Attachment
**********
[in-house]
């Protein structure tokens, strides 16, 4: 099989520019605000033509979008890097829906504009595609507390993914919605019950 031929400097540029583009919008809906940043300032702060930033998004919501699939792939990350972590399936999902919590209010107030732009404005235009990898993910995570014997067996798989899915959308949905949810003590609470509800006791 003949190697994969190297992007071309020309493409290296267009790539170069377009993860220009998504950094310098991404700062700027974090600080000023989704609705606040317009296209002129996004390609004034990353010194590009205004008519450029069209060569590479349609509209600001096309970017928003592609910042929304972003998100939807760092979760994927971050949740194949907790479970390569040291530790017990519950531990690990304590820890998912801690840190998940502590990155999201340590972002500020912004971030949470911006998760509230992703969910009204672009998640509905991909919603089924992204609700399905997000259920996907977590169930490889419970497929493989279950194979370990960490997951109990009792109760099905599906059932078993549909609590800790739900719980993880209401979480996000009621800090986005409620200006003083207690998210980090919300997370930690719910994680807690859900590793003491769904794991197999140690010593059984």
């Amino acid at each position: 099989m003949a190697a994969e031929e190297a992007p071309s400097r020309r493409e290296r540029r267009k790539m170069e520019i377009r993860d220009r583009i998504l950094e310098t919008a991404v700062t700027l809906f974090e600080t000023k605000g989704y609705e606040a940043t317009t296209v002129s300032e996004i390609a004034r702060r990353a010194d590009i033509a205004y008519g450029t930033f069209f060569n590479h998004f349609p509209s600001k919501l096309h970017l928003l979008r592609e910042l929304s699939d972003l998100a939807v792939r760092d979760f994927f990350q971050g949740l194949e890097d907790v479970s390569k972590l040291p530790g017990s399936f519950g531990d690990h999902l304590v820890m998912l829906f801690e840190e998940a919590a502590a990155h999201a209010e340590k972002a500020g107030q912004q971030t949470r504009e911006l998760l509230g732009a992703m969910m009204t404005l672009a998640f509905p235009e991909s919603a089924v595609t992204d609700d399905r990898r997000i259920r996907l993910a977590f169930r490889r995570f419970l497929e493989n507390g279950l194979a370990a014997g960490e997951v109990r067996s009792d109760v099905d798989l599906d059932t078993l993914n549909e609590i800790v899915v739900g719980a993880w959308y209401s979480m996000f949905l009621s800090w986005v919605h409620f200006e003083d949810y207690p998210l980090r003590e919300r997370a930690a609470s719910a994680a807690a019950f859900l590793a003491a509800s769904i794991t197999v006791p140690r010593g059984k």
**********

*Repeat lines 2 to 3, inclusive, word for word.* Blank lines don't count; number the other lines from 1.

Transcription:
């Protein structure tokens, strides 16, 4: 099989520019605000033509979008890097829906504009595609507390993914919605019950 031929400097540029583009919008809906940043300032702060930033998004919501699939792939990350972590399936999902919590209010107030732009404005235009990898993910995570014997067996798989899915959308949905949810003590609470509800006791 003949190697994969190297992007071309020309493409290296267009790539170069377009993860220009998504950094310098991404700062700027974090600080000023989704609705606040317009296209002129996004390609004034990353010194590009205004008519450029069209060569590479349609509209600001096309970017928003592609910042929304972003998100939807760092979760994927971050949740194949907790479970390569040291530790017990519950531990690990304590820890998912801690840190998940502590990155999201340590972002500020912004971030949470911006998760509230992703969910009204672009998640509905991909919603089924992204609700399905997000259920996907977590169930490889419970497929493989279950194979370990960490997951109990009792109760099905599906059932078993549909609590800790739900719980993880209401979480996000009621800090986005409620200006003083207690998210980090919300997370930690719910994680807690859900590793003491769904794991197999140690010593059984």
């Amino acid at each position: 099989m003949a190697a994969e031929e190297a992007p071309s400097r020309r493409e290296r540029r267009k790539m170069e520019i377009r993860d220009r583009i998504l950094e310098t919008a991404v700062t700027l809906f974090e600080t000023k605000g989704y609705e606040a940043t317009t296209v002129s300032e996004i390609a004034r702060r990353a010194d590009i033509a205004y008519g450029t930033f069209f060569n590479h998004f349609p509209s600001k919501l096309h970017l928003l979008r592609e910042l929304s699939d972003l998100a939807v792939r760092d979760f994927f990350q971050g949740l194949e890097d907790v479970s390569k972590l040291p530790g017990s399936f519950g531990d690990h999902l304590v820890m998912l829906f801690e840190e998940a919590a502590a990155h999201a209010e340590k972002a500020g107030q912004q971030t949470r504009e911006l998760l509230g732009a992703m969910m009204t404005l672009a998640f509905p235009e991909s919603a089924v595609t992204d609700d399905r990898r997000i259920r996907l993910a977590f169930r490889r995570f419970l497929e493989n507390g279950l194979a370990a014997g960490e997951v109990r067996s009792d109760v099905d798989l599906d059932t078993l993914n549909e609590i800790v899915v739900g719980a993880w959308y209401s979480m996000f949905l009621s800090w986005v919605h409620f200006e003083d949810y207690p998210l980090r003590e919300r997370a930690a609470s719910a994680a807690a019950f859900l590793a003491a509800s769904i794991t197999v006791p140690r010593g059984k």